Microsoft Windows 2000 – Active Directory Design: Schema and Replication

This course is included in our On-demand training solution.


To provide an overview of the Active Directory schema and replication components and give general guidelines on configuring and managing them for optimum performance and reliability

Target Audience

Students preparing for Microsoft exam 70-219; personnel in medium to very large computing environments that use the Windows 2000 network operating system


Experience in designing network infrastructures in environments that support 200-26,000+ users and 5-150+ physical locations using typical network services and applications including file and print, database, messaging, proxy server or firewall, dial-in server, desktop management, and web hosting

Expected Duration

225 min.

Course Objectives

Microsoft Windows 2000 – Active Directory Design: Schema and Replication

  • define the characteristics of schema object classes and attributes, and recognize the different values.
  • state the components that are part of the schema plan procedures and the schema modification procedures.
  • identify the safety precautions you should follow for schema modifications, determine which business need situations require schema modifications, and recognize the class and attribute changes that take place after making changes to the schema.
  • identify situations in which it is appropriate to modify the schema and select appropriate modifications for each situation.
  • state how replication works in the Active Directory, define the three main replication partitions, recognize the characteristics of the multimaster replication model, identify the roles of the different operation masters, and define the function of the propagation-dampening scheme.
  • recognize the structure of the replication topology, define the attributes of intersite and intrasite replication, and identify how the Knowledge Consistency Checker (KCC) configures the replication topology.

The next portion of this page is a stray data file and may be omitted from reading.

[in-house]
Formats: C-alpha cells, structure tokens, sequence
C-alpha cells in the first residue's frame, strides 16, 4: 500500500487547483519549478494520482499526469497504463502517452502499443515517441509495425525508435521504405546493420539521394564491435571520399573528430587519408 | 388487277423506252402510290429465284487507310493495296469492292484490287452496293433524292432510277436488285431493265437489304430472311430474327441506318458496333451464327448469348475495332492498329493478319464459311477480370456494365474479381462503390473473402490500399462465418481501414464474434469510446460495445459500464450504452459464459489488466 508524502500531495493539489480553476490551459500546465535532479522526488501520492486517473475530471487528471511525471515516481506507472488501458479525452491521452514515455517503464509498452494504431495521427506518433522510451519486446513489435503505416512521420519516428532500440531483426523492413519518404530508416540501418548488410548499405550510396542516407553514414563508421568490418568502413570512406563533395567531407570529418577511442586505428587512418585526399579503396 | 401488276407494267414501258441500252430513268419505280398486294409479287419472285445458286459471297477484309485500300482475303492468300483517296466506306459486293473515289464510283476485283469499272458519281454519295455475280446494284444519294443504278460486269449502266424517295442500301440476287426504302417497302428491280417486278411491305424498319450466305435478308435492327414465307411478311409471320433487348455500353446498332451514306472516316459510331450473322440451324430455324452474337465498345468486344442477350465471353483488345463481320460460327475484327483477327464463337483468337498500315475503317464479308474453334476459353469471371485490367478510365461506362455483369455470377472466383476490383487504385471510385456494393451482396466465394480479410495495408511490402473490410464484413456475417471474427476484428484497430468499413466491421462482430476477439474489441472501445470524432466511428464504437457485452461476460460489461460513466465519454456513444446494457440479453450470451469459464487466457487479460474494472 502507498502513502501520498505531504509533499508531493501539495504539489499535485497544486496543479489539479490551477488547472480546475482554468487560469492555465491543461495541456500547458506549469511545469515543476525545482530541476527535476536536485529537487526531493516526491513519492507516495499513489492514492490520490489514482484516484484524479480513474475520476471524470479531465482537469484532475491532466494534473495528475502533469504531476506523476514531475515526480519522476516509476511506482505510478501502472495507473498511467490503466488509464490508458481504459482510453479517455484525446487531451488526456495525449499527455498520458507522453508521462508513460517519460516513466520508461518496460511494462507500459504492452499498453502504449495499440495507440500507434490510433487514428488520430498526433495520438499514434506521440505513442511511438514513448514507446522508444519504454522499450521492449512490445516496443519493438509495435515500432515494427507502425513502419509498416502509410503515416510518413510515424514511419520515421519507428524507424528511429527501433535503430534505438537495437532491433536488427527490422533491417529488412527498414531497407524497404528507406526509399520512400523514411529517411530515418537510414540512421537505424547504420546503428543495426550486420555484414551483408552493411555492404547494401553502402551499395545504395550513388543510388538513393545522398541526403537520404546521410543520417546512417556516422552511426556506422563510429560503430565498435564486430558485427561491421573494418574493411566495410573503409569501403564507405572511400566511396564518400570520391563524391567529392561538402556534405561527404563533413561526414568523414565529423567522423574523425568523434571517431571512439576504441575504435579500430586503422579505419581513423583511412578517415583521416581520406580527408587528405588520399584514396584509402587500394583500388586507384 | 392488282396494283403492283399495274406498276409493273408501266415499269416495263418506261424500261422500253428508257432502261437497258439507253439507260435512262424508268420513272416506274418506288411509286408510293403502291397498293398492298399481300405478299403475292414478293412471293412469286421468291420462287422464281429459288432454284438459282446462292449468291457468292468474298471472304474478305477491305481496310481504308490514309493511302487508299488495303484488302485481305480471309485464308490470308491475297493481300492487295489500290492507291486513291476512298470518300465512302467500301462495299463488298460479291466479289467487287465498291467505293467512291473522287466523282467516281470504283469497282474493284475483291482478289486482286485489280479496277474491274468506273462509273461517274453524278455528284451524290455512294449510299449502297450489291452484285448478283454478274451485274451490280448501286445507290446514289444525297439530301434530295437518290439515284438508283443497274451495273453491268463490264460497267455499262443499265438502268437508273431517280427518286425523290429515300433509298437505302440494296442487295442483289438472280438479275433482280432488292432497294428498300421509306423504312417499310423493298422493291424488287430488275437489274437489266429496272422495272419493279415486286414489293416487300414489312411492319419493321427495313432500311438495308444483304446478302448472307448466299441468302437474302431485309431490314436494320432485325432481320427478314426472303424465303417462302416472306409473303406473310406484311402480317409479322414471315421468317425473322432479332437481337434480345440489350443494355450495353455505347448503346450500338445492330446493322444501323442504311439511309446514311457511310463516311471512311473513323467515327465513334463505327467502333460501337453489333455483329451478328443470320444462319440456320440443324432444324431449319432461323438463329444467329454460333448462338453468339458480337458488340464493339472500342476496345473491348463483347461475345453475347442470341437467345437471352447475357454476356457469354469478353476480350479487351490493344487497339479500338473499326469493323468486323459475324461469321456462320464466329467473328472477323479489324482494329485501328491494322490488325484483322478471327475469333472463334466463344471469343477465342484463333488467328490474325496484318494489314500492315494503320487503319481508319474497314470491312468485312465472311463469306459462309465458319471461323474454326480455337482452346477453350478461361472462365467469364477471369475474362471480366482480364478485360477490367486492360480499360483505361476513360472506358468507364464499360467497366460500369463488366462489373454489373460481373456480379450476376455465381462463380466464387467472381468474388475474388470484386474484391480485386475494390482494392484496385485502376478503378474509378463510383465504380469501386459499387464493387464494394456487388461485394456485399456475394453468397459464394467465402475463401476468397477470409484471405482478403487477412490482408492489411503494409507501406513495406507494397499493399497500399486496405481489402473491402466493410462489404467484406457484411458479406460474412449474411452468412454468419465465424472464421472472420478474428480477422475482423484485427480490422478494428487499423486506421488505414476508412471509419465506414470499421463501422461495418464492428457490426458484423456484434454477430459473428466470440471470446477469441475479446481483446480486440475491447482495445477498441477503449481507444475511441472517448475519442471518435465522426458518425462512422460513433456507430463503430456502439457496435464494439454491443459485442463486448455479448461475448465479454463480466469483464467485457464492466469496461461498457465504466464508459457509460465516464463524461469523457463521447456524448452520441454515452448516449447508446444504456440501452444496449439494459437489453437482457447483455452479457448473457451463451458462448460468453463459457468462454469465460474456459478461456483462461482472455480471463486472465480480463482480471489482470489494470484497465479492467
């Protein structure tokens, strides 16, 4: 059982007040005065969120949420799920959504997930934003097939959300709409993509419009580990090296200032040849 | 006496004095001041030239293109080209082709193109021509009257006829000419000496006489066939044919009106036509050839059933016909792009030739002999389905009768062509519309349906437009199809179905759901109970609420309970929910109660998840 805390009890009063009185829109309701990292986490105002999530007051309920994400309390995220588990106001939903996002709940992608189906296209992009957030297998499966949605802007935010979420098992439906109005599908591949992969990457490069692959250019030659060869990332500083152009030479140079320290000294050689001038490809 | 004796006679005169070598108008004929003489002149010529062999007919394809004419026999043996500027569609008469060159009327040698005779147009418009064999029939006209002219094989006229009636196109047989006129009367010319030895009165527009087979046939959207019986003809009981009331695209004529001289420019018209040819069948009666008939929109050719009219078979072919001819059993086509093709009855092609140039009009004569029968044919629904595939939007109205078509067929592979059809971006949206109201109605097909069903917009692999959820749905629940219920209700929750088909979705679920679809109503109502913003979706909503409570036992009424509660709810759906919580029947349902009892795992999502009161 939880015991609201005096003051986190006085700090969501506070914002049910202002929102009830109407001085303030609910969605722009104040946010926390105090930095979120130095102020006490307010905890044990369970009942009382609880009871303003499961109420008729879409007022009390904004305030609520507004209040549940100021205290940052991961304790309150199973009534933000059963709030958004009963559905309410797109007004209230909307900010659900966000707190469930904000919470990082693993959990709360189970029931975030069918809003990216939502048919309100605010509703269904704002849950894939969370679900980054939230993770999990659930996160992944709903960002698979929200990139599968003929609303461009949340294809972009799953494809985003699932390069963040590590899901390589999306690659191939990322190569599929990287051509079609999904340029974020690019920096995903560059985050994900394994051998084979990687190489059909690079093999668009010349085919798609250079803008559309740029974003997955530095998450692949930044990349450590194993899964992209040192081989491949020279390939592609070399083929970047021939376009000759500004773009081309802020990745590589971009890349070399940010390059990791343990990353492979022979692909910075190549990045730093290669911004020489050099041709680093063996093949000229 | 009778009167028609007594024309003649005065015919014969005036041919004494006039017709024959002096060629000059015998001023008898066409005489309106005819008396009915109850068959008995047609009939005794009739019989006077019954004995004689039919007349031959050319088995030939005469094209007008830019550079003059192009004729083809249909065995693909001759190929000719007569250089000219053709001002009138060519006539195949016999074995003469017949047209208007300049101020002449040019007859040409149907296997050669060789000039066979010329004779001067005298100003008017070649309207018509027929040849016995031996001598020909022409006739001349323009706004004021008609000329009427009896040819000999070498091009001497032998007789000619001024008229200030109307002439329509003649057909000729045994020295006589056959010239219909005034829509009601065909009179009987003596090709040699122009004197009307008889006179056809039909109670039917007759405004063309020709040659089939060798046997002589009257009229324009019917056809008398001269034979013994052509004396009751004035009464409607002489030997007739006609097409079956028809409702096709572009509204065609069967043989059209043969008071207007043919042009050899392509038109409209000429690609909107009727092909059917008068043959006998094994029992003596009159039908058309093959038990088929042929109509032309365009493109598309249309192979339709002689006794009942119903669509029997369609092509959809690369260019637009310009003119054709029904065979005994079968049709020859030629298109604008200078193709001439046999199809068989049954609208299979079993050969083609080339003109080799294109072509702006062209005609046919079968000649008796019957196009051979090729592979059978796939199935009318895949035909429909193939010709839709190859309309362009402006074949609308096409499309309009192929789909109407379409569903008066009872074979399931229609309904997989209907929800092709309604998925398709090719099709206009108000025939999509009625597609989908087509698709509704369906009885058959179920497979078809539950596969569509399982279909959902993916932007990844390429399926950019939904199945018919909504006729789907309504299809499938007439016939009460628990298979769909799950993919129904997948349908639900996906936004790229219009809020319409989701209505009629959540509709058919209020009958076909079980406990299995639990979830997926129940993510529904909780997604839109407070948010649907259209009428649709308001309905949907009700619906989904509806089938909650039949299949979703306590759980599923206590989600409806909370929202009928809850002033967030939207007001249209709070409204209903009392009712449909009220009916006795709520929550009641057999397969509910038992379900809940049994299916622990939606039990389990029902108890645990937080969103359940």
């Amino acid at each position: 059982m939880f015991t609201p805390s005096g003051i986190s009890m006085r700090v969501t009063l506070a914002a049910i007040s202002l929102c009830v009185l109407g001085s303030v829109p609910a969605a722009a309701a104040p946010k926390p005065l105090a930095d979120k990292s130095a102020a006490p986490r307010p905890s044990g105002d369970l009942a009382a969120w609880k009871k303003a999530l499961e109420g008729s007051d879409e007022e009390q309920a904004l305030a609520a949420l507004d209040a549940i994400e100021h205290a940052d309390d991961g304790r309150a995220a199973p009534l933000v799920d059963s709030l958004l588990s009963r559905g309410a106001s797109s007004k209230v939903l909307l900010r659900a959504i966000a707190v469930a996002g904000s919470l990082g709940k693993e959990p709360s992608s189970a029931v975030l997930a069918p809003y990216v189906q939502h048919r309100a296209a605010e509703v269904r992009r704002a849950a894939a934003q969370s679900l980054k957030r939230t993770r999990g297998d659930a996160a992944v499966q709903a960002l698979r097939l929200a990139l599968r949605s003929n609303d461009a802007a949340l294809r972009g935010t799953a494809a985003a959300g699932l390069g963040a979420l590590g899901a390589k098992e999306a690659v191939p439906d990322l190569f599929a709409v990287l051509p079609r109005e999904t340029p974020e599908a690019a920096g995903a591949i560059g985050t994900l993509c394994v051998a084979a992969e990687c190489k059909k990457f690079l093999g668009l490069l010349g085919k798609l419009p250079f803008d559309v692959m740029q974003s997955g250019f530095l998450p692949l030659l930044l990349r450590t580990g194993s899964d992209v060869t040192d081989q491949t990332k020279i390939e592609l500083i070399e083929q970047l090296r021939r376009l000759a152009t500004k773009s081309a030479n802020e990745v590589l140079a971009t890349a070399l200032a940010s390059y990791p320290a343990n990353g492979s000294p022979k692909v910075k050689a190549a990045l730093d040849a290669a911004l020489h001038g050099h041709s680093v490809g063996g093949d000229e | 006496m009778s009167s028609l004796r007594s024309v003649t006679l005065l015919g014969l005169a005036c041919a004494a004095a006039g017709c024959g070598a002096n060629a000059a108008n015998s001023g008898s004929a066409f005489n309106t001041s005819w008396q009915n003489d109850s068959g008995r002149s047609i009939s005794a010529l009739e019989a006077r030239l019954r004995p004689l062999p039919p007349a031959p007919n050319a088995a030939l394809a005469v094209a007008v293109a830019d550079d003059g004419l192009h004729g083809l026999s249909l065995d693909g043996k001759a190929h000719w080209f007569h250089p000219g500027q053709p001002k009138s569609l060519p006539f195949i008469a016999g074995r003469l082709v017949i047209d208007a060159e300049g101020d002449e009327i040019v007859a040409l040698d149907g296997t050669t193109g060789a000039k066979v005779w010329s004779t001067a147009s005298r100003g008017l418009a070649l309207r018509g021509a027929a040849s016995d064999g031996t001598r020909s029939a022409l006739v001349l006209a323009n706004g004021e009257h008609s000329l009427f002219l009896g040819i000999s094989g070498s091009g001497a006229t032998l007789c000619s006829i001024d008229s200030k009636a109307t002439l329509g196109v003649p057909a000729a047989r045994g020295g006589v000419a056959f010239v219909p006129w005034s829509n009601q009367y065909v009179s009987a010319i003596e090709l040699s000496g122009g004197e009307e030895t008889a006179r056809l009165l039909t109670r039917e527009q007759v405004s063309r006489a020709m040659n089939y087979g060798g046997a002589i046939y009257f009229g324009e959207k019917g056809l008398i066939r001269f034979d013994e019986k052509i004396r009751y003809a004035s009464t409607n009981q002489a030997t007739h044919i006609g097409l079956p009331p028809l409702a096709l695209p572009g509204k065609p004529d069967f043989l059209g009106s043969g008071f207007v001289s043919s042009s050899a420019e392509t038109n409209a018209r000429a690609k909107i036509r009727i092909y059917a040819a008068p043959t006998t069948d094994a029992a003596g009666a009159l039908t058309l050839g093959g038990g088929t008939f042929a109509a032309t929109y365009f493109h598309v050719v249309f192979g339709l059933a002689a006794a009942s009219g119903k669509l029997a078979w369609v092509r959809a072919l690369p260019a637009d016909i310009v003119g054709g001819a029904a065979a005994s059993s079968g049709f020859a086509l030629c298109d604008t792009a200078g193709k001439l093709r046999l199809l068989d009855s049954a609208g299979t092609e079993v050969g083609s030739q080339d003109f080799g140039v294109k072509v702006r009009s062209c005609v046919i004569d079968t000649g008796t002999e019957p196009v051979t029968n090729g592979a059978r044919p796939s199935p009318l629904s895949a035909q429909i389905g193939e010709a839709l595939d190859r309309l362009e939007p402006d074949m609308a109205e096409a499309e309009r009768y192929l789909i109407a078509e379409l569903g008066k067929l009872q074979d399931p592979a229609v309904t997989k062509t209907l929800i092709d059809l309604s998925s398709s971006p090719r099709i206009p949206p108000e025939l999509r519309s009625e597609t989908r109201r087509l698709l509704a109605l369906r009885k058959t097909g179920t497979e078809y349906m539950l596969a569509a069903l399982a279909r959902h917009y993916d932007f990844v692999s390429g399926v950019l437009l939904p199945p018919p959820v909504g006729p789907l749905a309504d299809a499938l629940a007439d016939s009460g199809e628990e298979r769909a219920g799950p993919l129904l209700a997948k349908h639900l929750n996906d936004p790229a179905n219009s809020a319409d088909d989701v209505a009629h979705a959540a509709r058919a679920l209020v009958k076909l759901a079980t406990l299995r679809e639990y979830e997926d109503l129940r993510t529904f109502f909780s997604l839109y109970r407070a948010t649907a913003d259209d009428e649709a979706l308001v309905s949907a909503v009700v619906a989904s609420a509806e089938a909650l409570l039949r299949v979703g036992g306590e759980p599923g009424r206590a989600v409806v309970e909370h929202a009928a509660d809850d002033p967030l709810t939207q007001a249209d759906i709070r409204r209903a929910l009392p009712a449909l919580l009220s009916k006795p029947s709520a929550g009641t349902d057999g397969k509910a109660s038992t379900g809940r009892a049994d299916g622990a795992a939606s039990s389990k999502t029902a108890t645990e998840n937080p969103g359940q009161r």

• identify the physical structure components of the Active Directory, state how to configure site link bridges, recognize the function of bridgehead servers, and define the two types of domain modes in a Windows 2000 network.
  • state requirements and best practices for planning sites for Active Directory replication, determine the amount of replication traffic and assess its different aspects, and recognize how to connect subnets in a site.
  • recognize how to control which domain controllers clients log on to, assess the need for additional domain controllers and the implications, define the role of global catalog servers in the replication process, and determine replication schedules and costs.
  • develop an intersite topology identifying the type of transport and the role of bridgehead servers, and determine when to revise site topologies and assess the impact of these changes.
  • plan your Active Directory site design.
  • state the implications of multiple-directory environments and the interoperability solutions, define how the Active Directory interacts and synchronizes with other directory services, and identify what you need to consider when planning a strategy for deploying the Active Directory in a multiple-directory environment.
  • define how data is interchanged between the Active Directory and the Microsoft Exchange 5.5 directory using the Active Directory Connector (ADC), and identify how to configure connection agreements, bridgehead servers, and the direction of synchronization.
  • develop a connection strategy, plan the configuration of connection agreements, and identify connection agreements required for the deployment of ADC.
  • plan ADC deployment strategies between Microsoft Exchange 5.5 and Windows 2000.